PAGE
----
Construction sector still waiting for recovery and growth, says Arcadis report

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A disappointing orders pipeline has left the construction industry waiting for growth, says Arcadis’ quarterly Market View report.

While UK construction continues to be resilient, with output continuing to grow in real terms during 2023, expansion in 2023 has come solely from repair and maintenance work, with new build output contracting for three consecutive quarters - says the new data. 

The new orders pipeline remains weak - in real terms, orders secured in Q3 2023 are 13% below the long-term trend. 

And the latest Arcadis Market View: December 2023 suggests the low levels of replacement workload in 2023 point to continuing downward pressure on tender prices.  

Arcadis forecasts 1-2% inflation for buildings in 2024 and 3-4% for infrastructure projects.  Tender prices for buildings across the UK are forecast to increase by 3-4% in 2025. 

Nine out of 11 regions in Great Britain have seen below trend levels of orders in 2022 and 2023, pointing to a broadly based slowdown. 

Higher-than-average levels of insolvency contribute to the gloomy outlook, the report states.  

Since the start of 2022, more than 350 construction firms per month have become insolvent – 30% higher than normal.  

Paradoxically, reduced capacity following insolvency may result in higher levels of construction inflation in the future. 

The report, entitled Waiting for Growth, states individual construction sub-sectors are seeing very different expansion and contraction trends. 

It highlights evidence showing housebuilding and some commercial workloads are continuing to struggle, while in infrastructure, projects in the energy and utilities sub-sectors are proceeding at pace and have a positive outlook.   

The report highlights the UK construction markets face a paradox. 

Two years into a deep cycle of monetary tightening, output remains robust, even as forward indicators of opportunity continue on a downward path.  

Such a resilient performance is partly a result of project delays and means that contractors have stayed busier for longer than expected.  

However, recent orders were down by 20% on the comparable period and Arcadis’ internal survey data confirms this trend.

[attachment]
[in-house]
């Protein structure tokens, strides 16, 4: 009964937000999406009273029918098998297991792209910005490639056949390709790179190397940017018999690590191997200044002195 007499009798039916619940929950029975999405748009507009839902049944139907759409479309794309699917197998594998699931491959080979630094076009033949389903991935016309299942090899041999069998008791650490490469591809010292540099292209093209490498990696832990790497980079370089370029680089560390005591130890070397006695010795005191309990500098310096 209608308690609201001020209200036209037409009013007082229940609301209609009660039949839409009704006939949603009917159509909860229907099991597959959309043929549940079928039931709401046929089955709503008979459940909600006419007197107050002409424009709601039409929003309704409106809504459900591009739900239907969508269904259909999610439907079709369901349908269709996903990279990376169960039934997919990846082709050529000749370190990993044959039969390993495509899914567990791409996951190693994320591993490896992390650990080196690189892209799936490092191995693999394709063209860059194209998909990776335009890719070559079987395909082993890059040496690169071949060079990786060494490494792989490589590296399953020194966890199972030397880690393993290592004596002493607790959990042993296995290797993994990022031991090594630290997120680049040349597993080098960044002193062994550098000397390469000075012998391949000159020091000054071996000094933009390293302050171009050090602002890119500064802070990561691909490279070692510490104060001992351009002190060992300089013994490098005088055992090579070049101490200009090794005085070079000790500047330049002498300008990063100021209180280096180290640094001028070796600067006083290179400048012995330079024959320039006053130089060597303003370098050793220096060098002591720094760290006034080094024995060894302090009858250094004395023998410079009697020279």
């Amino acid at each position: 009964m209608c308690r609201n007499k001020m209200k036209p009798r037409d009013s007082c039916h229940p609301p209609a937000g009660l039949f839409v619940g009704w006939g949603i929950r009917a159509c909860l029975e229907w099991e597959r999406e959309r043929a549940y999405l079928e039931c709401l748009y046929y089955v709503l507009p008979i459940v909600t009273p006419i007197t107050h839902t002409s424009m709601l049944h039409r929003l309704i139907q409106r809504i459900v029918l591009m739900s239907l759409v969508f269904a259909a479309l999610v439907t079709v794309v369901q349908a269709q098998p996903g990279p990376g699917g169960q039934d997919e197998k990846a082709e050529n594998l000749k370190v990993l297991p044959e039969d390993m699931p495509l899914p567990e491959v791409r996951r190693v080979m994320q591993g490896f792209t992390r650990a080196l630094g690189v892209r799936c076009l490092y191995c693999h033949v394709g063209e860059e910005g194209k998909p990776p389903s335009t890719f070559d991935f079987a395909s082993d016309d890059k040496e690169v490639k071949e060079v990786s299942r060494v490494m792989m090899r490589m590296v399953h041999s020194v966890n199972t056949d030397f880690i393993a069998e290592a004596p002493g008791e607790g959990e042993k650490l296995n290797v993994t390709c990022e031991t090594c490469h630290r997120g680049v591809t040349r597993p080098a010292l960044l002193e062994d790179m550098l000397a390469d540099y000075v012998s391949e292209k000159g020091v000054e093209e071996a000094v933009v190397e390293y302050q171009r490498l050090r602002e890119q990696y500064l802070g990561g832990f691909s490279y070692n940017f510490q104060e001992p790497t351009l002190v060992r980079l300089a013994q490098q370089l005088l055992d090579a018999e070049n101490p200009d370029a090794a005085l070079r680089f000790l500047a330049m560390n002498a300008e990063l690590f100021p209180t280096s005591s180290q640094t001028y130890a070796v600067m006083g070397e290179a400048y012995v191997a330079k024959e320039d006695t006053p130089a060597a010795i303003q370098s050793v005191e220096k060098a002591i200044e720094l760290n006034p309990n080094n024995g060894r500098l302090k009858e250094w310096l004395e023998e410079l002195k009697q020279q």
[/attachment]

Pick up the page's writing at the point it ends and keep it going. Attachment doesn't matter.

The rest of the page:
Despite all the gloom, there are a few optimistic signs. The report said in housebuilding, recent trading updates from some leading players hint at the market being ‘past peak pain’. 

Collaborative housing joint ventures are also bringing forward much needed new housing, creating the conditions where landowners and constructors can work together to improve the viability of new build development.  

However, the report highlights that for future pipeline, the picture is one of growing stress, with all regions seeing a decline in orders over the past 12 months.

In aggregate, the regions with the strongest combination of current workload and pipeline are the North-east, boosted by a backlog of industrial work, and the South-west, with a large infrastructure pipeline.   

Simon Rawlinson, head of strategic research and insight at Arcadis, said: “Even though the UK’s growth outlook continues to look weak, early signs of a turning point in the economic cycle are a positive for the construction sector.  

“However, contractors need to work through a weak order book and prospects for an immediate improvement in outlook are slim. 

“We retain our view on forecast price inflation across building and infrastructure in advance of seeing firm market-backed evidence of a recovery in future workload. 

“However, we note an improvement in sentiment in the housebuilding sector that should result in some recovery in workload in 2024.  Our central case for the period 2023 to 2025 remains low inflation, not deflation.” 

Click here to read the full report.

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